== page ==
Comment: Net zero action must also include adaptation

As you may have read in our February newsletter, SWM is convening an event on 23 March focusing on how organisations in our region can successfully implement activities to achieve net zero carbon targets that many have now set for their organisation or local area. We feel, given the importance and timeliness of this topic, that we had to set up a platform to enable organisations to share good practice and learn from each other on what may work best to achieve these ambitions. My colleague Tom wrote about this and provided background in a recent comment. Nationally we are legally obliged to reduce our carbon to net zero by 2050 . This is mirrored in the regional Sustainability Roadmap monitored by SWM meaning that our stakeholders should reflect similar or greater ambitions to give the region a chance of achieving this.

You may also be aware that I have always been one to push for improvement in climate change adaptation. I led on this area in my previous job and today I lead on adaptation-focused activity for SWM. Let me bring a little reality to proceedings – we are seeing more extreme weather. You don’t have to be a scientist or Michael Fish to see that. For many residents and businesses in Worcestershire and elsewhere in the West Midlands, the last six months have been a living hell. I watched with horror as the flood defences were overtopped in Ironbridge recently, but succumbed to the thoughts that I’m sure the residents there now have all the time – “this seems to keep happening.” In some interviews with residents, I heard incredible defiance on one hand but a sense of resignation on another. This isn’t right.

We also contributed to a project recently which involved interviewing residents from one frequently flood-hit area. Let’s just say I did well not to express my upset and anger at what these poor people have gone through in recent years.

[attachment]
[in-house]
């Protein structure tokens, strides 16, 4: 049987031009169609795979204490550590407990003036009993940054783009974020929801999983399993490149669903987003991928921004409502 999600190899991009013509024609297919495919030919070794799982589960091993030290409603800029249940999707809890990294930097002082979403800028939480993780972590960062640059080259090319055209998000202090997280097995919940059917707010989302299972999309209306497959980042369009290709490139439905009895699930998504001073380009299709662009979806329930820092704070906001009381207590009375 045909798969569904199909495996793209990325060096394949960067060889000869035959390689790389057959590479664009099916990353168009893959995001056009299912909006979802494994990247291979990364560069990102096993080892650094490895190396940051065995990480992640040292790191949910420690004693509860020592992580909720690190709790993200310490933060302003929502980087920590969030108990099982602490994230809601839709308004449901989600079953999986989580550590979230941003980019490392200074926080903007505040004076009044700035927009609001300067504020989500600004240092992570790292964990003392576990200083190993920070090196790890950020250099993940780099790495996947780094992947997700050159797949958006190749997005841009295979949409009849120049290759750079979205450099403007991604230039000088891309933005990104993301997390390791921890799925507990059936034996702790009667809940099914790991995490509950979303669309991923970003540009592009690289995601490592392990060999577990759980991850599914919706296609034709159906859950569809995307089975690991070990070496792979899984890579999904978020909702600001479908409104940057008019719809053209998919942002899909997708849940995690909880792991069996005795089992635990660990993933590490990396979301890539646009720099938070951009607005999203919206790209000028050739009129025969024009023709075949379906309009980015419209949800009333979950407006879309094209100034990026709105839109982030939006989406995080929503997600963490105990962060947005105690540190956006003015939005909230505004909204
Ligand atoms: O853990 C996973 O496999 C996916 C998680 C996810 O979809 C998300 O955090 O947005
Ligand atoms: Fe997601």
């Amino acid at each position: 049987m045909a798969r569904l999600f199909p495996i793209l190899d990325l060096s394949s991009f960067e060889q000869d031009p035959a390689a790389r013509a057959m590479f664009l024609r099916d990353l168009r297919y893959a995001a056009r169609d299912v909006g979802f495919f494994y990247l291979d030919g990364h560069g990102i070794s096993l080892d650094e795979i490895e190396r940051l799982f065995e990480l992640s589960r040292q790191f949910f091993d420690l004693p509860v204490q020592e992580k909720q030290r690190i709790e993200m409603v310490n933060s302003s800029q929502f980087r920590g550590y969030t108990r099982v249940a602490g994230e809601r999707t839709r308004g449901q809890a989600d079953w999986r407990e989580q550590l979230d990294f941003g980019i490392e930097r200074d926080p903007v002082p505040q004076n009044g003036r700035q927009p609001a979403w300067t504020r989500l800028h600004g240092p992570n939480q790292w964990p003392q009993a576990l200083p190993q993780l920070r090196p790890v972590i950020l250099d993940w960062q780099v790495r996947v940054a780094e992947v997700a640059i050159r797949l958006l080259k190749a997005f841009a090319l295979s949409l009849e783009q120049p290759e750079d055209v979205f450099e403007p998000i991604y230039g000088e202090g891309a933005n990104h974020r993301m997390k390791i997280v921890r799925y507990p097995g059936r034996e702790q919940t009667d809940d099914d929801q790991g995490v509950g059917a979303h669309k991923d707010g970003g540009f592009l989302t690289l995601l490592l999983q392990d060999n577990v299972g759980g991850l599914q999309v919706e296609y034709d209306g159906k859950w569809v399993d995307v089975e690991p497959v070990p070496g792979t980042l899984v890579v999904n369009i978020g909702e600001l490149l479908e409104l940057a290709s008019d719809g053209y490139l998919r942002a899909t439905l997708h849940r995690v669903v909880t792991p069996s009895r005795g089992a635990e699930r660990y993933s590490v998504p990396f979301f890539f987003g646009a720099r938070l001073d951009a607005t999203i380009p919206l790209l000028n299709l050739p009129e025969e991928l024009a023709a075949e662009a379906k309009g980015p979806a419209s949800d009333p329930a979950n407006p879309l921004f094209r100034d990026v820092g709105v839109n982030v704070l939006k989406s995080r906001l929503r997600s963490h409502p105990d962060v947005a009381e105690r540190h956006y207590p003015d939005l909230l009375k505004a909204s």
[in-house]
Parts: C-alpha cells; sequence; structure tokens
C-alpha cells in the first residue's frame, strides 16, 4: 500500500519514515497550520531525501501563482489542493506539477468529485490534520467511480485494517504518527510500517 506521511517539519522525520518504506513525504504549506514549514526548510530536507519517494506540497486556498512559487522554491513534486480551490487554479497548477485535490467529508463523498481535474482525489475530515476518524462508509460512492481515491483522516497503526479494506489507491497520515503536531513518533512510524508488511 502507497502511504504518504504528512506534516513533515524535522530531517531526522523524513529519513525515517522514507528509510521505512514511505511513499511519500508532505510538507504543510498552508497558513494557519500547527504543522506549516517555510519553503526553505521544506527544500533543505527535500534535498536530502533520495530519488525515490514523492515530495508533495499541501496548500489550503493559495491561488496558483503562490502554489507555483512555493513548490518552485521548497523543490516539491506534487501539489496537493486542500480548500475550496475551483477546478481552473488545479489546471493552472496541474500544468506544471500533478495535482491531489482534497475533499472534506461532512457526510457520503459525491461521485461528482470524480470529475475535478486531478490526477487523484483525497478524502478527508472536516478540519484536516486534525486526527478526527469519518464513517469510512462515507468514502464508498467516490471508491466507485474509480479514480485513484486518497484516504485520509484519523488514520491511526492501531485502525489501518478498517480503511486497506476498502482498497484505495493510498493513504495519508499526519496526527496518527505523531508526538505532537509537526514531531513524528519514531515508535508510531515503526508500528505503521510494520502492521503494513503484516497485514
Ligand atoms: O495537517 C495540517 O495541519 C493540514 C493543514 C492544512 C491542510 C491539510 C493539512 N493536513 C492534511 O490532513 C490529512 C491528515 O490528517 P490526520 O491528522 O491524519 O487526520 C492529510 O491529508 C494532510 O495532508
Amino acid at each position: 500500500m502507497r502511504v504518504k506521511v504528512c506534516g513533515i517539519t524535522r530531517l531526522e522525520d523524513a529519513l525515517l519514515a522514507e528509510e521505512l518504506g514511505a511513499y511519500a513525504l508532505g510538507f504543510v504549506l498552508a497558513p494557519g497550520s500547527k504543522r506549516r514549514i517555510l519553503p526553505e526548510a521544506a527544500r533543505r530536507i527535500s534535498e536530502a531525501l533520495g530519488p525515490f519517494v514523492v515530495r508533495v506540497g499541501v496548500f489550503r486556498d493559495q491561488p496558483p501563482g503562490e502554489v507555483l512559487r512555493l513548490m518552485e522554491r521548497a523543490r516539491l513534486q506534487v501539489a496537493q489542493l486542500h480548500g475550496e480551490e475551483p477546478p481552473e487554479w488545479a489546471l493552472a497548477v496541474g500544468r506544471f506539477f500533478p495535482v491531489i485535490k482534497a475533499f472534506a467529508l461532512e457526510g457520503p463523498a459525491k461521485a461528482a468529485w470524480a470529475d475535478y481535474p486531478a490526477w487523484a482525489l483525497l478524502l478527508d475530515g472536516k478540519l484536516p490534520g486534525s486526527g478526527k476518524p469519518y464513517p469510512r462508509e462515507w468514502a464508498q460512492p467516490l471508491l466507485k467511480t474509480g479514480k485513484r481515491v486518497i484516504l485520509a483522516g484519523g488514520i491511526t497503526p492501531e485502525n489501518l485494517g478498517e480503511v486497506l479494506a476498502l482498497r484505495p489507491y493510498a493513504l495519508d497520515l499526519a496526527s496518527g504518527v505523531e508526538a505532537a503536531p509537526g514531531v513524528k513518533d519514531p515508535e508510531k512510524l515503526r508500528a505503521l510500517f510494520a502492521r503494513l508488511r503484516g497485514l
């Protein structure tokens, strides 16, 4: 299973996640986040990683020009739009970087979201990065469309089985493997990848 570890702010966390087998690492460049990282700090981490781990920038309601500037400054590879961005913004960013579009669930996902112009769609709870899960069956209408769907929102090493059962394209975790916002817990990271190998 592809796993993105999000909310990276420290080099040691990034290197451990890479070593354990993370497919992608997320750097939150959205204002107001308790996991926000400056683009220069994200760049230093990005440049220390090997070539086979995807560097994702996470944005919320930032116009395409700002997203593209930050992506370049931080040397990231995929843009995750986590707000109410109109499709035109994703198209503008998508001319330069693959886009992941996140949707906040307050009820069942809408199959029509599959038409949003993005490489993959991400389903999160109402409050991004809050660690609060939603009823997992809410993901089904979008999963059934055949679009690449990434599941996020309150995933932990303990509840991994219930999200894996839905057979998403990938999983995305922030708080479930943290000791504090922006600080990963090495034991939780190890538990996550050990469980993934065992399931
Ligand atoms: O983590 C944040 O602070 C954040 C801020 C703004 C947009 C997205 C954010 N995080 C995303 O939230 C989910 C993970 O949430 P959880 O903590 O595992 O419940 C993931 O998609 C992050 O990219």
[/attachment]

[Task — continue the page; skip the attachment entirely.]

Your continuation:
I’m afraid that, whether we achieve our net zero ambitions or not, the UK’s climate will continue to become more volatile and extreme. Flooding has been the main example of this so far, but last year we had record breaking temperatures and the year before we had a summer drought. This is just the start. Yes, of course it is true that whether we meet our net zero targets regionally, nationally or globally or not could depend on the level of change that we will experience – a 1.5oC increase globally will be a mere trifle compared to 4oC, for example. Reducing carbon emissions has multiple other (knock-on) benefits aside from mitigating the impacts of climate change, such as reducing energy bills and improving air quality, but regardless, adapting to a changing climate needs to happen quicker and on a greater scale or else we will have more Ironbridge’s more often.

Most authorities setting net zero targets are doing so as part of their declaration of a climate emergency and, in many cases, producing fresh sustainability strategies. We are working with Wolverhampton and Worcester Councils now on the latter. My message to all these authorities is clear – please ensure that there is a clear pathway to adapting your authority, people and infrastructure to climate change as part of your net zero strategy. If you’re serious about addressing the climate emergency, adapting your assets is equally as important. My greatest fear is that climate adaptation is drowning in net zero hysteria.

I won’t go into the many ways to get started on adapting to climate change here, but do get in touch if we can help; I’d be happy to have conversation and signpost you to advice, resources and ideas. All I will say is that it doesn’t just have to be about hard engineering and flood defences; it can also be about things like:

  • Tree planting strategically, e.g. in high flood risk areas or in urban centres to reduce overheating
  • Working with local community groups to provide a severe weather / flood plan for their area
  • Sustainable urban drainage systems as standard for all new housing/commercial developments
  • Not building on flood plains (can’t believe I’m still having to say this…)

Naturally we need national leadership on this issue, but we shouldn’t wait for this to take action. The climate emergency movement, as commendable as it is, will only be effective if we get on with it, and include adaptation as a key outcome. The renewed buzz and recognised importance of climate change gives us a real opportunity to finally get this right.

Next time your train is cancelled or you can’t get to work because of flooding, consider the bigger picture. Adaptation needs to happen now otherwise we really will have let down our future generations.

Alan Carr, Senior Sustainability Adviser, SWM

Image: Flooding in Stafford, October 2019.